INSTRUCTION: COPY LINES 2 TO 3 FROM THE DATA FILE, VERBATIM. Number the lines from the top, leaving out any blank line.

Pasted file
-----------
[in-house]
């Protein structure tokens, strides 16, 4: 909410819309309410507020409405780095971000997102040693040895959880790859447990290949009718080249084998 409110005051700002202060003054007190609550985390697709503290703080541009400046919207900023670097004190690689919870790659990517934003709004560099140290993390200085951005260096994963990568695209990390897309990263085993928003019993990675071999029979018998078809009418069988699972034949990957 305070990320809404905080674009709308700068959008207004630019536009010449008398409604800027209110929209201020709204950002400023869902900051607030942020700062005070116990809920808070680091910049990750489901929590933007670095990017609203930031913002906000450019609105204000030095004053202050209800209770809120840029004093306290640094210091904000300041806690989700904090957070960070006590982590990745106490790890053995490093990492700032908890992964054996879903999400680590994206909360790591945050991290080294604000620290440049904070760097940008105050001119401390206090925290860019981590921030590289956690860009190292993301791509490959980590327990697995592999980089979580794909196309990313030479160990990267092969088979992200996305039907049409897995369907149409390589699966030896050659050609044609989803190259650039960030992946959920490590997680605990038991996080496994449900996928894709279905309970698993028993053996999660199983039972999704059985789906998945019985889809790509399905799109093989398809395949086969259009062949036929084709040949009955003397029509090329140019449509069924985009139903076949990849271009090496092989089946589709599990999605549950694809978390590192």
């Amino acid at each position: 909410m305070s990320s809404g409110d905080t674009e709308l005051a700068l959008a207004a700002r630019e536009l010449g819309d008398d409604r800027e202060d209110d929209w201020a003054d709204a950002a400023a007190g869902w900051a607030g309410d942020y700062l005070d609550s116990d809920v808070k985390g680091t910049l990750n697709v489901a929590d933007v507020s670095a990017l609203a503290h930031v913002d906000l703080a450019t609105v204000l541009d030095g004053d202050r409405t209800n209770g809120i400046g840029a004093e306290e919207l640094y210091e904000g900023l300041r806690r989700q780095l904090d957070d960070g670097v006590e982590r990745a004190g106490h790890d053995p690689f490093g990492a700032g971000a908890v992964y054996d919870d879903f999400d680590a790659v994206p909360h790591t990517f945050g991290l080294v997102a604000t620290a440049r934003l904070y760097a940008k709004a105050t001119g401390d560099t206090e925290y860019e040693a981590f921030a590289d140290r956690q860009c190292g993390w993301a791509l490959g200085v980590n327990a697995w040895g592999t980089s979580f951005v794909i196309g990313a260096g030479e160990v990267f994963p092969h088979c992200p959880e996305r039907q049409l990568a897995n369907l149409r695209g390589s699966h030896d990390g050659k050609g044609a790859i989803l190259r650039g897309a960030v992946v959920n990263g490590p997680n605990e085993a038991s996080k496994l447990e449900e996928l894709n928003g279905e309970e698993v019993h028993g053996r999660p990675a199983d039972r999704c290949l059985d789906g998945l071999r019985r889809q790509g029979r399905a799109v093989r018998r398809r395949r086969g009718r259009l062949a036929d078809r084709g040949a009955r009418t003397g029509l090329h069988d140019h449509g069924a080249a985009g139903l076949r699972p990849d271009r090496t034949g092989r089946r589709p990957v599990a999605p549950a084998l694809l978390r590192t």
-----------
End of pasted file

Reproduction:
């Protein structure tokens, strides 16, 4: 909410819309309410507020409405780095971000997102040693040895959880790859447990290949009718080249084998 409110005051700002202060003054007190609550985390697709503290703080541009400046919207900023670097004190690689919870790659990517934003709004560099140290993390200085951005260096994963990568695209990390897309990263085993928003019993990675071999029979018998078809009418069988699972034949990957 305070990320809404905080674009709308700068959008207004630019536009010449008398409604800027209110929209201020709204950002400023869902900051607030942020700062005070116990809920808070680091910049990750489901929590933007670095990017609203930031913002906000450019609105204000030095004053202050209800209770809120840029004093306290640094210091904000300041806690989700904090957070960070006590982590990745106490790890053995490093990492700032908890992964054996879903999400680590994206909360790591945050991290080294604000620290440049904070760097940008105050001119401390206090925290860019981590921030590289956690860009190292993301791509490959980590327990697995592999980089979580794909196309990313030479160990990267092969088979992200996305039907049409897995369907149409390589699966030896050659050609044609989803190259650039960030992946959920490590997680605990038991996080496994449900996928894709279905309970698993028993053996999660199983039972999704059985789906998945019985889809790509399905799109093989398809395949086969259009062949036929084709040949009955003397029509090329140019449509069924985009139903076949990849271009090496092989089946589709599990999605549950694809978390590192």
């Amino acid at each position: 909410m305070s990320s809404g409110d905080t674009e709308l005051a700068l959008a207004a700002r630019e536009l010449g819309d008398d409604r800027e202060d209110d929209w201020a003054d709204a950002a400023a007190g869902w900051a607030g309410d942020y700062l005070d609550s116990d809920v808070k985390g680091t910049l990750n697709v489901a929590d933007v507020s670095a990017l609203a503290h930031v913002d906000l703080a450019t609105v204000l541009d030095g004053d202050r409405t209800n209770g809120i400046g840029a004093e306290e919207l640094y210091e904000g900023l300041r806690r989700q780095l904090d957070d960070g670097v006590e982590r990745a004190g106490h790890d053995p690689f490093g990492a700032g971000a908890v992964y054996d919870d879903f999400d680590a790659v994206p909360h790591t990517f945050g991290l080294v997102a604000t620290a440049r934003l904070y760097a940008k709004a105050t001119g401390d560099t206090e925290y860019e040693a981590f921030a590289d140290r956690q860009c190292g993390w993301a791509l490959g200085v980590n327990a697995w040895g592999t980089s979580f951005v794909i196309g990313a260096g030479e160990v990267f994963p092969h088979c992200p959880e996305r039907q049409l990568a897995n369907l149409r695209g390589s699966h030896d990390g050659k050609g044609a790859i989803l190259r650039g897309a960030v992946v959920n990263g490590p997680n605990e085993a038991s996080k496994l447990e449900e996928l894709n928003g279905e309970e698993v019993h028993g053996r999660p990675a199983d039972r999704c290949l059985d789906g998945l071999r019985r889809q790509g029979r399905a799109v093989r018998r398809r395949r086969g009718r259009l062949a036929d078809r084709g040949a009955r009418t003397g029509l090329h069988d140019h449509g069924a080249a985009g139903l076949r699972p990849d271009r090496t034949g092989r089946r589709p990957v599990a999605p549950a084998l694809l978390r590192t």